TriMet plans service cuts and higher fares
By Mindy Cooper/The Portland Observer
A plan to tackle TriMet’s projected $17 million shortfall was announced Wednesday, along with the unveiling of proposed cuts to services and higher fares in an effort to maintain quality and equity throughout the transit agency’s service area.
TriMet attributes the deficit to lower revenue from payroll taxes, anticipated cuts in federal funding and unsustainable health care costs for union employees, which make up the majority of workers.
The proposal includes a variety of internal changes at TriMet, including the streamlining of services and layoffs, as well as a switch to a flat fare system, which raises the fare price and eliminates certain routes and the free-rail zone for downtown and the Lloyd Center.
According to TriMet General Manager Neil McFarlane, the agency will be focusing more on transit equity and making sure changes don’t have a disproportionate impact on disadvantaged and minority populations.
Any changes to fares and service would take effect in September.
“We heard very clearly from the public that there is a willingness to pay more if we were able to limit the cuts to needed service,” McFarlane said. “We also want to restructure the fare system to make it easier to understand and more equitable.”
Currently, TriMet is already down $60 million in their annual budget, which accountants said is due in large part to high benefits and union healthcare costs, which are projected to be 42 percent of the underlying payroll tax revenues in five years.
“If we continue without making changes, we will have a wider imbalance each year,” said McFarlane in a visit to the offices of the Portland Observer last week. “We’ve got these structural imbalances that have to be adjusted.”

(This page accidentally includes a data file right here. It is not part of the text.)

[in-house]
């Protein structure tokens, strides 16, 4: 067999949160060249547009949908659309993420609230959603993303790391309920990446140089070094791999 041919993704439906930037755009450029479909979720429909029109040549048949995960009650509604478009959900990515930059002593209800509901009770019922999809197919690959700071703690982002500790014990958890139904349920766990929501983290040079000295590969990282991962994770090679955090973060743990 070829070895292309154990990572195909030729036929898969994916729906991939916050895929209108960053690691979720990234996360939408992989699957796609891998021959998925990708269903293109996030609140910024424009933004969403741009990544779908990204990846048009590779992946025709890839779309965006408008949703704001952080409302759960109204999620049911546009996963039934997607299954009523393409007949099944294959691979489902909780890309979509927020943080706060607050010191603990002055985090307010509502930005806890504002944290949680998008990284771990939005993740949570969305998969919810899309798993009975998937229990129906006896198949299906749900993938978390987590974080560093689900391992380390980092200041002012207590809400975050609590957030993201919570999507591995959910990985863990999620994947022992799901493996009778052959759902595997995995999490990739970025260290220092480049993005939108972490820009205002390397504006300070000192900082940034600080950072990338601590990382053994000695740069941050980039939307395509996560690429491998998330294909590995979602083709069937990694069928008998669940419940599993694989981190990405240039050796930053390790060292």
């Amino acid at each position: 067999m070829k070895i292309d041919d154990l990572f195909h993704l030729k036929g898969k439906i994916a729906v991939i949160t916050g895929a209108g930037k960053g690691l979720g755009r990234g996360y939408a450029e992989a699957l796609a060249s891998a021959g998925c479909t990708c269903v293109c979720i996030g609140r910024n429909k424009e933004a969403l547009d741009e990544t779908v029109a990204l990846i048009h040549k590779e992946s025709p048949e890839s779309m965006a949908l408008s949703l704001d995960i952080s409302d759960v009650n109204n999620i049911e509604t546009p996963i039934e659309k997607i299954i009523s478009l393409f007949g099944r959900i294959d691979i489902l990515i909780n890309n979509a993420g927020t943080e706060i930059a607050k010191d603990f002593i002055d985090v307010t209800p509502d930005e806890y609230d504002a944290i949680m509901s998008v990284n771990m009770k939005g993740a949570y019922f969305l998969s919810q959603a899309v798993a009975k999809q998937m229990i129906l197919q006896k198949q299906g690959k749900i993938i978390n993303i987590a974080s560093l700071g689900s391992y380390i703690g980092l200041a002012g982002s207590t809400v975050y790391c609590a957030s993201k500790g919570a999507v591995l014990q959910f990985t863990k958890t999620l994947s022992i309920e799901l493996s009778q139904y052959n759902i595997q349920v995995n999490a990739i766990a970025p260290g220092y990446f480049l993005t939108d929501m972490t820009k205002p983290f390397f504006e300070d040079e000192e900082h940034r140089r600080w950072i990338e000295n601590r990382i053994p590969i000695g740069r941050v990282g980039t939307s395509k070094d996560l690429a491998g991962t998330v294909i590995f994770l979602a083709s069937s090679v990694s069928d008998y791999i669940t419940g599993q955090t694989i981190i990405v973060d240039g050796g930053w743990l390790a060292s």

In an effort to attain feedback from the public and prepare for the future financial changes, TriMet created a new Budget Task Force, which initiated a survey in which 4,800 individuals participated since last October to begin to face the changes that lie ahead.
“It gave us a chance to have a much better conversations with the public,” he said. “What we heard is a huge preference for preserving service, and there is a tolerance to increasing fares, if the services remain whole.”
Necessary steps, he said, will include the change from single ride tickets that currently allow return trips with a two hour transfer, to a one-way only flat fare ticket, in which the transfer only works for travel in the same direction. The new flat fare rate would be $2.50, a 10 cent increase from the current all-zone fare and 40 cents more than the current 2-zone fare. The creation of a round trip all day pass will cost a rider the same as the current day pass, which is $5.
Other changes include the reconfiguration of 14 bus trips with low ridership, shortened MAX Airport services and an increase in the Youth one way ticket by 15 cents.
Honored Citizen fares, however, will not change, and there will be additional LIFT services will be provided.
But even with the short-term pain, McFarlane said there are still a number of positive changes happening as the transit service moves forward.
“I’m more optimistic today than I was then,” he said, referring the initial budget forecast last year.
“We have to be alive to changes within our city all the time,” he said. “We have to look at today, but we also have a responsibility to look into the future.”
The public will be asked to comment on the proposals at a series of public hearings, which began this week.
The open houses will take place Wednesday, Feb. 15 at the Portland Building, Room C, located at 1120 S.W. Fifth Ave., from 4:30-6:30 p.m.; and Thursday, Feb. 16. at the Clackamas Town Center in the Community Room, lower level, located at 12000 S.E. 82nd Ave., from 4:30-6:30 pm.
For more information about the future route and service changes, visit trimet.org/choices online or call 503-238-RIDE, option #5.